Computational software in Algebraic Topology?

I was wondering if there is any good software out there that allows you to do specific computations in algebraic topology. For example:

• Create a simplicial complex/set and ask questions about its homology, cohomology;
• Build manifolds using handle decompositions;
• Calculate homotopy limits, colimits.

Something quite flexible and robust in the vein of MAGMA

Thank you.

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Except for your simplicial question, the rest appears to be too vague. What do you mean by "build manifolds using handle decompositions"? What kind of data structure do you want the computer to store, and once it's "built" what do you want the computer to do with it? Similarly, what do you mean by "calculate homotopy limits and colimits"? of what kind of objects and what constitutes a calculation? For simplicial complexes there is a variety of software packages, see for example the bottom of: math.uiuc.edu/~nmd/computop –  Ryan Budney Mar 2 '11 at 20:22
Related question: mathoverflow.net/questions/53595/… Also: chomp.rutgers.edu/advanced/programs.php and: orms.mfo.de/class_tree I'm sure I'm missing many other resources but Google brings up many. There's also a few other MO threads related to this topic... –  Ryan Budney Mar 2 '11 at 20:28
Thank you for your reply. Yes, I had found some of those links already. I was actually looking for something more comprehensive. Something that allows you to various calculations within the same program... in the vein of MAGMA. I guess the program Kenzo comes closest. –  Joris Weimar Mar 2 '11 at 20:58
There are people who have used MAGMA (and are starting to use SAGE) to do algebra computations that have a lot of topological relevance. (I have Adams spectral sequences in mind.) –  Sean Tilson Mar 3 '11 at 22:41
In addition to the software mentioned in all the answers, there's also my software Perseus for computing persistent homology via discrete Morse theoretic reduction: sas.upenn.edu/~vnanda/perseus/index.html –  Vidit Nanda May 29 at 15:30

There are several programs that answer to your first demand whilst the others, as Ryan says, are a bit more vague. There are books written on computational homology (and its applications) for instance, see http://chomp.rutgers.edu/ and the computational homology project. For simplicial complexes, the Plex routines written for Matlab are at http://comptop.stanford.edu/u/programs/plex/ and that leads to a lot of other interesting programs for which see http://comptop.stanford.edu/ and follow links. The main problems are always speed of computing with large simplicial complexes. (Work by Edelsbrunner and collaborators is good for some of this.)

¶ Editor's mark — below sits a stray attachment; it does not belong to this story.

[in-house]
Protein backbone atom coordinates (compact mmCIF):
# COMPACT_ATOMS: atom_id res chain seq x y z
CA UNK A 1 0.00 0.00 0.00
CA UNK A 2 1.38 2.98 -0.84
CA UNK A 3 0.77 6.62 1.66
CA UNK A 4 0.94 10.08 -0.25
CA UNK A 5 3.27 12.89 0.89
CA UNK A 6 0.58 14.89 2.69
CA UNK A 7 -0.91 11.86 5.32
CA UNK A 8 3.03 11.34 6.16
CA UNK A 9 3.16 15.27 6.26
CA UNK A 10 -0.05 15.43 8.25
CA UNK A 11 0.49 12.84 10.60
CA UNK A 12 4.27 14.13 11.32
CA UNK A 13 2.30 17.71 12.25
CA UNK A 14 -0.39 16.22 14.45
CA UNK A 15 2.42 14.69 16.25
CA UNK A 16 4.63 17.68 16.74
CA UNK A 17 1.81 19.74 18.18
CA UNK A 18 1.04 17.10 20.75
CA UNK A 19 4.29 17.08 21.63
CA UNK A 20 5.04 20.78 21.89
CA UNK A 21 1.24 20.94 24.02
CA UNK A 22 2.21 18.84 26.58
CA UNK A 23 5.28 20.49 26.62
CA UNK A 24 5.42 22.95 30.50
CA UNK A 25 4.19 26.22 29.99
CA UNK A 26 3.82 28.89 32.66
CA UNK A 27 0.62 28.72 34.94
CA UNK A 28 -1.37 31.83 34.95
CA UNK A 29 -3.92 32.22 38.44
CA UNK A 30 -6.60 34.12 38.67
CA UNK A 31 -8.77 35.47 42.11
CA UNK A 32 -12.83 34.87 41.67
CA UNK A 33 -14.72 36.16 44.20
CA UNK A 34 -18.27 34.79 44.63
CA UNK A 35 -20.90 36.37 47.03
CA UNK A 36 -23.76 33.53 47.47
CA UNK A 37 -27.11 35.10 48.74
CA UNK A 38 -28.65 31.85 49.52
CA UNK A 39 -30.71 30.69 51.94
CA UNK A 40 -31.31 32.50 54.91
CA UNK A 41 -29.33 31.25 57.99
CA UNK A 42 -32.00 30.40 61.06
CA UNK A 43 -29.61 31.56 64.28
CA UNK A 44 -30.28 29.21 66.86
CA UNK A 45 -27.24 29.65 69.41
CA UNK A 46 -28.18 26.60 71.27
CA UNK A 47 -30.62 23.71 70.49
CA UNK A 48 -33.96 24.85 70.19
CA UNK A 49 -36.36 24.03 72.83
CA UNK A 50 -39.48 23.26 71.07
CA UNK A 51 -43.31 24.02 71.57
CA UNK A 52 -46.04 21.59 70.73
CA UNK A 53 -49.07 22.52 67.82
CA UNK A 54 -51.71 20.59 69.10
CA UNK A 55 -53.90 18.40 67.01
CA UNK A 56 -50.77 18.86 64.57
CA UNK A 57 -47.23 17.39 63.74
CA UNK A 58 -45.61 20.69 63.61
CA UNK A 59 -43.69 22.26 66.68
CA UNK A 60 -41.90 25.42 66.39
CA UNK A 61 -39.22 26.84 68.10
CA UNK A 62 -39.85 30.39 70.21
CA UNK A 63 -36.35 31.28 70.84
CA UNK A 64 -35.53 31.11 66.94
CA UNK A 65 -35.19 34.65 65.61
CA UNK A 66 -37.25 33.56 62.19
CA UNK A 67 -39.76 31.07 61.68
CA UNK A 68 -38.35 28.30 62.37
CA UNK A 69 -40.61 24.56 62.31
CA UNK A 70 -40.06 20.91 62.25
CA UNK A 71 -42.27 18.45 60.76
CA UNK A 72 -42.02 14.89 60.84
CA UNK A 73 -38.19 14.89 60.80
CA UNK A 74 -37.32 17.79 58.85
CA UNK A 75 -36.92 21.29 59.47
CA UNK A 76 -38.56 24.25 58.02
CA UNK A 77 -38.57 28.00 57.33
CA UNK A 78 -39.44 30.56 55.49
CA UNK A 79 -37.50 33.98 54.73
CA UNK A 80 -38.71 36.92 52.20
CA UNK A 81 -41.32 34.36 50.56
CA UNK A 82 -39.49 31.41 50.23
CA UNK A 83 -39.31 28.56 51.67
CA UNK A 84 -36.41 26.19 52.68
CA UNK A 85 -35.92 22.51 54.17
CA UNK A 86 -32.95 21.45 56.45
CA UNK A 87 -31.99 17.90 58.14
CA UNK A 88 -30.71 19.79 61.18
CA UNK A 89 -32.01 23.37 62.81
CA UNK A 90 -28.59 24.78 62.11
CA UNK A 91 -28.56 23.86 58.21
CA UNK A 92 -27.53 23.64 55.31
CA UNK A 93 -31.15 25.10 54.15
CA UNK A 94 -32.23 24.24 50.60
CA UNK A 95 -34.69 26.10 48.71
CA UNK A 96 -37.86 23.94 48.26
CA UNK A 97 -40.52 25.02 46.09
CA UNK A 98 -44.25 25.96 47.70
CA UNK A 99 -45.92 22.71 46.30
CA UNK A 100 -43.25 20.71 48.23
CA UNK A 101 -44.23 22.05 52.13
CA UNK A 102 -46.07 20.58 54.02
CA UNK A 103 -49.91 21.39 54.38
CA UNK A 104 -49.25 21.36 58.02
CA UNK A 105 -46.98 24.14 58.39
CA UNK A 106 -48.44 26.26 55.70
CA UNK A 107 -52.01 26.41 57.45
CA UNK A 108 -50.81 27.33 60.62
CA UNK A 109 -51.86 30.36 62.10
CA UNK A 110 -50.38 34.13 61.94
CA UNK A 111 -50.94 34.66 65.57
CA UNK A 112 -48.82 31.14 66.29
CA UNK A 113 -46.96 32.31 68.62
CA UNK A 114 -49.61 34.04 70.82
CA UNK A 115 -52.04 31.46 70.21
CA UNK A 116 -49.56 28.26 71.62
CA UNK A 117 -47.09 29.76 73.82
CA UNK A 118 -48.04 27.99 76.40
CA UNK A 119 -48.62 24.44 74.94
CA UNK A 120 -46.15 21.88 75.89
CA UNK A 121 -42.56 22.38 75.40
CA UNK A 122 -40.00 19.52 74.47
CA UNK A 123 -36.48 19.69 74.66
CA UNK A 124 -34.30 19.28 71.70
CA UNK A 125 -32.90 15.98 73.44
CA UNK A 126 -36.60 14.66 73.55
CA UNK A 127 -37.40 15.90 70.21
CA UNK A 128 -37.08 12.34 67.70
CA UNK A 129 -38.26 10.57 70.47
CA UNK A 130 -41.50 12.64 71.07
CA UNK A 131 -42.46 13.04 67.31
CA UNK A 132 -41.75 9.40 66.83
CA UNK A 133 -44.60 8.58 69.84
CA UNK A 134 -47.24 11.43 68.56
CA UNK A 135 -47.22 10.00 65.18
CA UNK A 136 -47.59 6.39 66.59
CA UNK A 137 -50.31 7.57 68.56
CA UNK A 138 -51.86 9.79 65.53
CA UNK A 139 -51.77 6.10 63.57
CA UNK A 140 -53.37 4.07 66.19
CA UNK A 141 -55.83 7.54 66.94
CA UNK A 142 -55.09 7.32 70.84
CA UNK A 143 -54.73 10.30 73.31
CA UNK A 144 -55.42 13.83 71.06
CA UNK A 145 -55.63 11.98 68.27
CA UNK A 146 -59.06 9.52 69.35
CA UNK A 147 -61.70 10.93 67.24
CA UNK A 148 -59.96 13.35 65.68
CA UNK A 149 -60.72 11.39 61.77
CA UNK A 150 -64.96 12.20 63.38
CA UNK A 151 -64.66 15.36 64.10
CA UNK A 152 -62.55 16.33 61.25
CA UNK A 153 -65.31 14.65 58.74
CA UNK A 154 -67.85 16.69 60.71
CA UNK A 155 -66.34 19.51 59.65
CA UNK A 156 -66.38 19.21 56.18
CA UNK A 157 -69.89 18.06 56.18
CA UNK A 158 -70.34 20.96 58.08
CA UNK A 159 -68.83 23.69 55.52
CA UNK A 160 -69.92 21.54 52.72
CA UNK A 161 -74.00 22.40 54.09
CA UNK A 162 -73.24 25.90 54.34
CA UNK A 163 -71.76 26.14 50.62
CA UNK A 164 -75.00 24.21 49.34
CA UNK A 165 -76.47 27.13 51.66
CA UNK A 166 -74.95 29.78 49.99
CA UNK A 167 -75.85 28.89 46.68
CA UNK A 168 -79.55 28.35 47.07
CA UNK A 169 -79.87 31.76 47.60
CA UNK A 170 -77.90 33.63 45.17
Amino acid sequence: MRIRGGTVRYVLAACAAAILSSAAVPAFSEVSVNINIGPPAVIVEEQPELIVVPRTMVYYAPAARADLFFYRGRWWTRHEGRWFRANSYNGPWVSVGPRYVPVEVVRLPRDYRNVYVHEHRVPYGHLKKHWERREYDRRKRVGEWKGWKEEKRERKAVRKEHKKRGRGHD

For homotopy colimits, it seems likely that the only programs that might go some way are related to Kenzo project: see http://www-fourier.ujf-grenoble.fr/~sergerar/Kenzo/

but that is more difficult to use.

There are programs for detecting (small) handles used in computer graphics, but I cannot say anything about them.

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Sage allows you to play with simplicial complexes and their (co)homology.

http://www.sagemath.org/doc/reference/sage/homology/simplicial_complex.html

http://www.sagemath.org/doc/reference/sage/homology/examples.html

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Sage also handles $\Delta$-complexes (which are essentially simplicial sets with no degeneracy maps) and cubical complexes. –  John Palmieri Mar 3 '11 at 6:30

(1) The Computational Homology Project offers free software CHomP that will compute homology of simplicial complexes, at least with finite field coefficients.

(2) Jplex and Dionysus, from the computational topology group at Stanford, are good for quickly computing persistent homology of Rips and Cech complexes, etc. This might be especially useful, for example, if you had points sampled from a manifold.

(3) Afra Zomorodian has apparently recently written some code for computing homology of clique (i.e. flag) complexes very quickly and with small memory requirement by going through calculations involving simplicial sets, but I don't know if the code can compute homology of arbitrary simplicial sets, and (more importantly) I don't know if the code is publicly available.

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Although it might now be exactly what you are looking for (e.g. lack of homotopy-theoretic constructions), but there is a nice computational package called javaPlex that "implements persistent homology and related techniques from computational and applied topology, in a library designed for ease of use, ease of access from Matlab and java-based systems, and ease of extensions for further research projects and approaches."

JavaPlex allows straightforward construction of chain complexes and things like the Mayer-Vietoris sequences, as well as computational techniques for persistent homology.

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